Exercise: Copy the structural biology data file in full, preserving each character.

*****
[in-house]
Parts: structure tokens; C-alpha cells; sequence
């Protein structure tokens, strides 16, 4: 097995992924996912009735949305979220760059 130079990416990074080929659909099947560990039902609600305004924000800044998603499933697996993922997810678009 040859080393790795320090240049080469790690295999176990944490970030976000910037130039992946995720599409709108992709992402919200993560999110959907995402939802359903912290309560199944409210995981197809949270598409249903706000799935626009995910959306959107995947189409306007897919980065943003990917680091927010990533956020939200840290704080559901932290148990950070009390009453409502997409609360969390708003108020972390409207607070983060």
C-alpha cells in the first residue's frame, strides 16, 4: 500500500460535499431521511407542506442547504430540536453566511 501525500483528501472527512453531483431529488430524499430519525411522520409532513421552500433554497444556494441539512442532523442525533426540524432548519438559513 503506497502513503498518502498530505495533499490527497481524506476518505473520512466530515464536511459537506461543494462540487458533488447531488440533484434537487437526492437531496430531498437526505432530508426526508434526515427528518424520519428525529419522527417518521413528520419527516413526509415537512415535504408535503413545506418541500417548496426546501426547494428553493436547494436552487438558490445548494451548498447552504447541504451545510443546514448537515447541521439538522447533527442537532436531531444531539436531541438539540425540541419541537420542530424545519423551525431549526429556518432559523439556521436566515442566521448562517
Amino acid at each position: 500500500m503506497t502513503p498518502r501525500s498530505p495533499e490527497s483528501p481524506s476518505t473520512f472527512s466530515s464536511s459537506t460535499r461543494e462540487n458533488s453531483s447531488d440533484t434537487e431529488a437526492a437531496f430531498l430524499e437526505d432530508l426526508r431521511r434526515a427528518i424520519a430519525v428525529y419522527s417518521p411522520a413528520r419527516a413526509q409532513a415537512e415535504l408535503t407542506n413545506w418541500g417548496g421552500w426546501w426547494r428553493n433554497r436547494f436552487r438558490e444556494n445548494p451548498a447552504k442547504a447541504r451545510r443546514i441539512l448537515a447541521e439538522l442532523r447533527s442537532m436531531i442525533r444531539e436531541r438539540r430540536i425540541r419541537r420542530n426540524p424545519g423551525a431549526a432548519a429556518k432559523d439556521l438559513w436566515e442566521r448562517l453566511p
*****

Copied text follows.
[in-house]
Parts: structure tokens; C-alpha cells; sequence
């Protein structure tokens, strides 16, 4: 097995992924996912009735949305979220760059 130079990416990074080929659909099947560990039902609600305004924000800044998603499933697996993922997810678009 040859080393790795320090240049080469790690295999176990944490970030976000910037130039992946995720599409709108992709992402919200993560999110959907995402939802359903912290309560199944409210995981197809949270598409249903706000799935626009995910959306959107995947189409306007897919980065943003990917680091927010990533956020939200840290704080559901932290148990950070009390009453409502997409609360969390708003108020972390409207607070983060």
C-alpha cells in the first residue's frame, strides 16, 4: 500500500460535499431521511407542506442547504430540536453566511 501525500483528501472527512453531483431529488430524499430519525411522520409532513421552500433554497444556494441539512442532523442525533426540524432548519438559513 503506497502513503498518502498530505495533499490527497481524506476518505473520512466530515464536511459537506461543494462540487458533488447531488440533484434537487437526492437531496430531498437526505432530508426526508434526515427528518424520519428525529419522527417518521413528520419527516413526509415537512415535504408535503413545506418541500417548496426546501426547494428553493436547494436552487438558490445548494451548498447552504447541504451545510443546514448537515447541521439538522447533527442537532436531531444531539436531541438539540425540541419541537420542530424545519423551525431549526429556518432559523439556521436566515442566521448562517
Amino acid at each position: 500500500m503506497t502513503p498518502r501525500s498530505p495533499e490527497s483528501p481524506s476518505t473520512f472527512s466530515s464536511s459537506t460535499r461543494e462540487n458533488s453531483s447531488d440533484t434537487e431529488a437526492a437531496f430531498l430524499e437526505d432530508l426526508r431521511r434526515a427528518i424520519a430519525v428525529y419522527s417518521p411522520a413528520r419527516a413526509q409532513a415537512e415535504l408535503t407542506n413545506w418541500g417548496g421552500w426546501w426547494r428553493n433554497r436547494f436552487r438558490e444556494n445548494p451548498a447552504k442547504a447541504r451545510r443546514i441539512l448537515a447541521e439538522l442532523r447533527s442537532m436531531i442525533r444531539e436531541r438539540r430540536i425540541r419541537r420542530n426540524p424545519g423551525a431549526a432548519a429556518k432559523d439556521l438559513w436566515e442566521r448562517l453566511p